The Atlantic salmon is sometimes called the “king of fish” for its streamlined and powerful beauty. Members of the species undertake an epic journey to complete their life cycle, migrating from freshwater rivers to feeding grounds in the North Atlantic Ocean, and then returning to natal streams to spawn. But since the 18th century, Atlantic salmon populations have declined dramatically throughout most of their East Coast range due mainly to dams, water withdrawals, river pollution and sedimentation, nonnative fish, and excessive fishing. Atlantic salmon are a potent symbol of the need to restore clean, unspoiled waters that run wild to the sea.

Five years after the Gulf of Maine Atlantic salmon population was listed as endangered in 2000, the U.S. Fish and Wildlife Service and National Marine Fisheries Service published a recovery plan for the species — but still designated no federally protected habitat for the fish. To remedy this, the next year the Center and the Conservation Law Foundation of New England filed suit, and in response, in September 2008 the agencies proposed to designate 12,000 miles of river and 300 sqaure miles of lakes as critical habitat. In the same month, in response to a 2005 petition by Center allies and a 2008 lawsuit by the Center, Friends of Merrymeeting Bay, and a Maine river activist, the agencies proposed to extend the Gulf of Maine Atlantic salmon's endangered status to include salmon in Maine's Kennebec, Androscoggin, and Penobscot rivers. This proposal was made final in 2009, when the agencies also granted the fish additional critical habitat protections in about 12,000 miles of rivers and estuaries and 300 square miles of lakes.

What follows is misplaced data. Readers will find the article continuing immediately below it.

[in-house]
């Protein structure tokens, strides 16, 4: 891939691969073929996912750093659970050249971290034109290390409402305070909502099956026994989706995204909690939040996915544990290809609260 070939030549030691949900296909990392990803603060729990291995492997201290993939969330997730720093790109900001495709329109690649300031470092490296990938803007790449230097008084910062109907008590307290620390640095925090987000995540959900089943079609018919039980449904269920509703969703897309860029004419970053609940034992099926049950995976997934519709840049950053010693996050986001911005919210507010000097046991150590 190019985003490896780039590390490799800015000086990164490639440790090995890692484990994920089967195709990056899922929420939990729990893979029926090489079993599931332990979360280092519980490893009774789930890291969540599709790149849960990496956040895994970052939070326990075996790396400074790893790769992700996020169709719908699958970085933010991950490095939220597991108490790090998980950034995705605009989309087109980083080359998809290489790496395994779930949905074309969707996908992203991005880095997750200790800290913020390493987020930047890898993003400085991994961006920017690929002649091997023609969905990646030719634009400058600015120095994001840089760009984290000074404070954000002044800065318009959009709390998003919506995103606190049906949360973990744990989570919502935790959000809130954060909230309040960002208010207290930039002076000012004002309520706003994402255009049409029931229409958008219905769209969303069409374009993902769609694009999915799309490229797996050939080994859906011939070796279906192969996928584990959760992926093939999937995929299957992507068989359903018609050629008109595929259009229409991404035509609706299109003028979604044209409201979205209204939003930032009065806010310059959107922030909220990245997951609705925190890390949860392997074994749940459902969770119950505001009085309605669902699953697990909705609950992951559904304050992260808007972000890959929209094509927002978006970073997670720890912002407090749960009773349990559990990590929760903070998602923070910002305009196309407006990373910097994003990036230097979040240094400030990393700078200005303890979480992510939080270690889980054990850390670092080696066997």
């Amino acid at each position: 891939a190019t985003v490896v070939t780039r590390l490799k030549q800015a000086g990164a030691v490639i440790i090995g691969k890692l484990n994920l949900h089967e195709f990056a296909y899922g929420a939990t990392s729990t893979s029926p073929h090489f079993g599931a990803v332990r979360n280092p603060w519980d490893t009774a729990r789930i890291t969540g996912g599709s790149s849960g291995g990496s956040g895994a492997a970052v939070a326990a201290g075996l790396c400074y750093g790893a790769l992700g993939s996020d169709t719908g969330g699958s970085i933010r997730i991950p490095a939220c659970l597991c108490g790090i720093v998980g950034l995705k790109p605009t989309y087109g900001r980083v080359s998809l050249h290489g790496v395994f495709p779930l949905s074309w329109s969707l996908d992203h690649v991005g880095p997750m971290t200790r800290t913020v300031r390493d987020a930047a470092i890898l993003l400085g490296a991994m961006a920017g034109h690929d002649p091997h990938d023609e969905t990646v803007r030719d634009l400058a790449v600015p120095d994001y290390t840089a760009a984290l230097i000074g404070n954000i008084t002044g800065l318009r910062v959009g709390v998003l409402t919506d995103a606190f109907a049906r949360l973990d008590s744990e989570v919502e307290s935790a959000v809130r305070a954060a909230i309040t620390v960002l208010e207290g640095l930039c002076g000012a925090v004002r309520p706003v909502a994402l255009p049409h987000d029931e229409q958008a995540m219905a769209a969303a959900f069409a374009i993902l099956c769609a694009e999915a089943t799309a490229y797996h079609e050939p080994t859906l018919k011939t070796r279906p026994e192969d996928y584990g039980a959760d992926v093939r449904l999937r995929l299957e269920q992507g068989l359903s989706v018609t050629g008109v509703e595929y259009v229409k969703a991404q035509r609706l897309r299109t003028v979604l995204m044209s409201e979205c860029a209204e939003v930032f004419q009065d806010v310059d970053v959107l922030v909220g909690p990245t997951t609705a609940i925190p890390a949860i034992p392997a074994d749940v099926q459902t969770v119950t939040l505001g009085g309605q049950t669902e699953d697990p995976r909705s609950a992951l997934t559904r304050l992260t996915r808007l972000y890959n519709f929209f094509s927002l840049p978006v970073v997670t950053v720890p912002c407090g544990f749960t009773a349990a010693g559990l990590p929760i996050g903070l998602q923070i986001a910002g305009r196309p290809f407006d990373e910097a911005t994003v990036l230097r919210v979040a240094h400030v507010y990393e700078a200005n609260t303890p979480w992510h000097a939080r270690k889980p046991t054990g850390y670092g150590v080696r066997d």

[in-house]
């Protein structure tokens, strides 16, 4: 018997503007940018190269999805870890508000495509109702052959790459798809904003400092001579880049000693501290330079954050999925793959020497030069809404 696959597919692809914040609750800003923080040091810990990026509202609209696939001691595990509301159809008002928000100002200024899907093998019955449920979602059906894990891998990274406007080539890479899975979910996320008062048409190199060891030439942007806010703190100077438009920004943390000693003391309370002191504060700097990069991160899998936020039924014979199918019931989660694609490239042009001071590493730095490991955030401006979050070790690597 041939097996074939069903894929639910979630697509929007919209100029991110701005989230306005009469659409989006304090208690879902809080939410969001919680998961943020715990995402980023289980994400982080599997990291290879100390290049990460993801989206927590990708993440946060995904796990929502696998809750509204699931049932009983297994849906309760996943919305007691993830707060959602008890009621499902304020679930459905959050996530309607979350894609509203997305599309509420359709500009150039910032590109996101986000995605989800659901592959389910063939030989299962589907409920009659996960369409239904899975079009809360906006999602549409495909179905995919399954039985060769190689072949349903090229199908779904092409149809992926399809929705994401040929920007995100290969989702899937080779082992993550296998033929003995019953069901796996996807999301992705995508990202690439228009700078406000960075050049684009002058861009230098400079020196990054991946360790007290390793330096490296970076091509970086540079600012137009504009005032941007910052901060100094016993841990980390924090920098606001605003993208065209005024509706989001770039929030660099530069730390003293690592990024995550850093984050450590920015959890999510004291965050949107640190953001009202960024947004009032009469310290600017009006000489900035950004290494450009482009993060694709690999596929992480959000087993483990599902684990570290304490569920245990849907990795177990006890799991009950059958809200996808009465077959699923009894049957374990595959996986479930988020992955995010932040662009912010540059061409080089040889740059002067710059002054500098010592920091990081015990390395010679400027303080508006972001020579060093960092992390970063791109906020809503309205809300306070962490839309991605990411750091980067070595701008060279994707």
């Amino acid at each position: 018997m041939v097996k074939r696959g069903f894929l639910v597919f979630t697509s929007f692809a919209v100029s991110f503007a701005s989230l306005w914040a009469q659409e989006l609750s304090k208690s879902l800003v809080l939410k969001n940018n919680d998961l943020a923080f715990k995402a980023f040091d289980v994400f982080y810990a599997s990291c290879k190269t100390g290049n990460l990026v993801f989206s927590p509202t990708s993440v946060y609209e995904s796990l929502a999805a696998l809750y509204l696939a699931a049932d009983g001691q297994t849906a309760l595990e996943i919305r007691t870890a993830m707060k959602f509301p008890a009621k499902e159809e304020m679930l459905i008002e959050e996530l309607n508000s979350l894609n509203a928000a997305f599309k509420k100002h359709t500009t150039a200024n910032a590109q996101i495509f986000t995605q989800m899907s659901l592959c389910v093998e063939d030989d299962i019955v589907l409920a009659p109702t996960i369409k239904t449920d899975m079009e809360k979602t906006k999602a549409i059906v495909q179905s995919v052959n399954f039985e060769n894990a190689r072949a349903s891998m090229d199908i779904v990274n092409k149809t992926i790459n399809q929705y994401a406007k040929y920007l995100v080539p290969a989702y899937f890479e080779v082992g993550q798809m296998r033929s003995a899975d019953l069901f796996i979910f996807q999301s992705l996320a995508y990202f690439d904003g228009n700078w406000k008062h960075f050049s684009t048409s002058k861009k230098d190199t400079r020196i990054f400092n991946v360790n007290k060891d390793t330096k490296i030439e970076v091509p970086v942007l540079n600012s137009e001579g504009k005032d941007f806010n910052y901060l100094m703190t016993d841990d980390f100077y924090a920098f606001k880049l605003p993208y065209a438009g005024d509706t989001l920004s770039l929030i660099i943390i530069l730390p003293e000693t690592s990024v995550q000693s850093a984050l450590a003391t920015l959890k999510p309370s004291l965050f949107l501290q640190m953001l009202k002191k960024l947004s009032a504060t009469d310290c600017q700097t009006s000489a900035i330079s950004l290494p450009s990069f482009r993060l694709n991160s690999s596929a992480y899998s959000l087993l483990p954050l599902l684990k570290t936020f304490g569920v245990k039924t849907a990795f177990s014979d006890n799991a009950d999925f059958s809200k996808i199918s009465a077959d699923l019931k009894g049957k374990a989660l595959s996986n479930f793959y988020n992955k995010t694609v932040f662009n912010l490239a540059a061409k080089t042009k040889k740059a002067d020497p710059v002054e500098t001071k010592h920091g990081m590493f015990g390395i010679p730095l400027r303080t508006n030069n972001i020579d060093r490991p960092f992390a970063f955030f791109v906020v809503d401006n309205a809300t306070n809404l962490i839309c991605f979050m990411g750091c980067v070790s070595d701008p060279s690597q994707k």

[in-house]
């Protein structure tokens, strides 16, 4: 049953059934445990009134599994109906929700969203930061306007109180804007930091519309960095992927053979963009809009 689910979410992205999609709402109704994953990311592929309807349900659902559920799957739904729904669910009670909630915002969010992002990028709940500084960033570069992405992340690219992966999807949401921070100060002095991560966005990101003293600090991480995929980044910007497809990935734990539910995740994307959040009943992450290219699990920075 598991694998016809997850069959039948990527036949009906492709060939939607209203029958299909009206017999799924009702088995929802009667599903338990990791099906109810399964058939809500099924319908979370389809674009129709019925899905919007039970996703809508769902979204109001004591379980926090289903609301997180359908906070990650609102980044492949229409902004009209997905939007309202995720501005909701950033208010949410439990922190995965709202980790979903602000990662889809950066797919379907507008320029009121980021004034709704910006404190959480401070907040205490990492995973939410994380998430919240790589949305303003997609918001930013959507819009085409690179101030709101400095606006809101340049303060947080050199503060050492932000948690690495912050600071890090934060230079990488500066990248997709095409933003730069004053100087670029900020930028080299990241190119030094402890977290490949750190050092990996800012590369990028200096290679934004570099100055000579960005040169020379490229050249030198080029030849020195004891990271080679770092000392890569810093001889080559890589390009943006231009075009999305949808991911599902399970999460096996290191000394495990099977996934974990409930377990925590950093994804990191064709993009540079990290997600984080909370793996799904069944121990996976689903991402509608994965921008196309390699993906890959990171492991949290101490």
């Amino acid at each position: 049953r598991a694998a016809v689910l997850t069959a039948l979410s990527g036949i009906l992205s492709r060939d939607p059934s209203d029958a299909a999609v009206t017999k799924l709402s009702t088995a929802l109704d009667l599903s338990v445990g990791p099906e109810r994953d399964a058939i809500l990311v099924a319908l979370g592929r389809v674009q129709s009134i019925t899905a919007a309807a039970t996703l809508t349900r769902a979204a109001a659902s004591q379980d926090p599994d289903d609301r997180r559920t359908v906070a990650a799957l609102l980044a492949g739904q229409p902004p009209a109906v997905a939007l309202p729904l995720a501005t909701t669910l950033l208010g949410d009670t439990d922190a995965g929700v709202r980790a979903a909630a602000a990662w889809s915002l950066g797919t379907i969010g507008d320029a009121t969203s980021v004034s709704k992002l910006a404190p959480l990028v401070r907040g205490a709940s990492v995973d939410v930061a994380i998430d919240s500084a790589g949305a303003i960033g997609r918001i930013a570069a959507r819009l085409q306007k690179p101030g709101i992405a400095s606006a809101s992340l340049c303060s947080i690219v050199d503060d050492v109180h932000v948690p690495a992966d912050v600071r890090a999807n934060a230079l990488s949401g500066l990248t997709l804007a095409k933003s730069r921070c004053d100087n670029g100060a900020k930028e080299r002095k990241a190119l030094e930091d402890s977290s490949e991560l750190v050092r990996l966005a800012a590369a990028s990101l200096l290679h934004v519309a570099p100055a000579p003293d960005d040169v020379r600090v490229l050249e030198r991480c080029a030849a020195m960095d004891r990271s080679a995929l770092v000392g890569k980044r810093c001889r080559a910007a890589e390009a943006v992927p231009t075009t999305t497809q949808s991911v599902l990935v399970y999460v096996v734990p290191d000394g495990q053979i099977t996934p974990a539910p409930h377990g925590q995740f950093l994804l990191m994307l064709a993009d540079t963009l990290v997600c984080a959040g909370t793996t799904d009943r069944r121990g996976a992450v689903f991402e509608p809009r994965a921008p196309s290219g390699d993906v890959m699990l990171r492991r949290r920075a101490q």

We've also focused on saving Atlantic salmon from river-polluting pesticides. In 2004, we published Silent Spring Revisited: Pesticide Use and Endangered Species, a comprehensive report discussing pesticides impacts on endangered species, including wild Atlantic salmon in Maine.

Photo by William Hartley, USFWS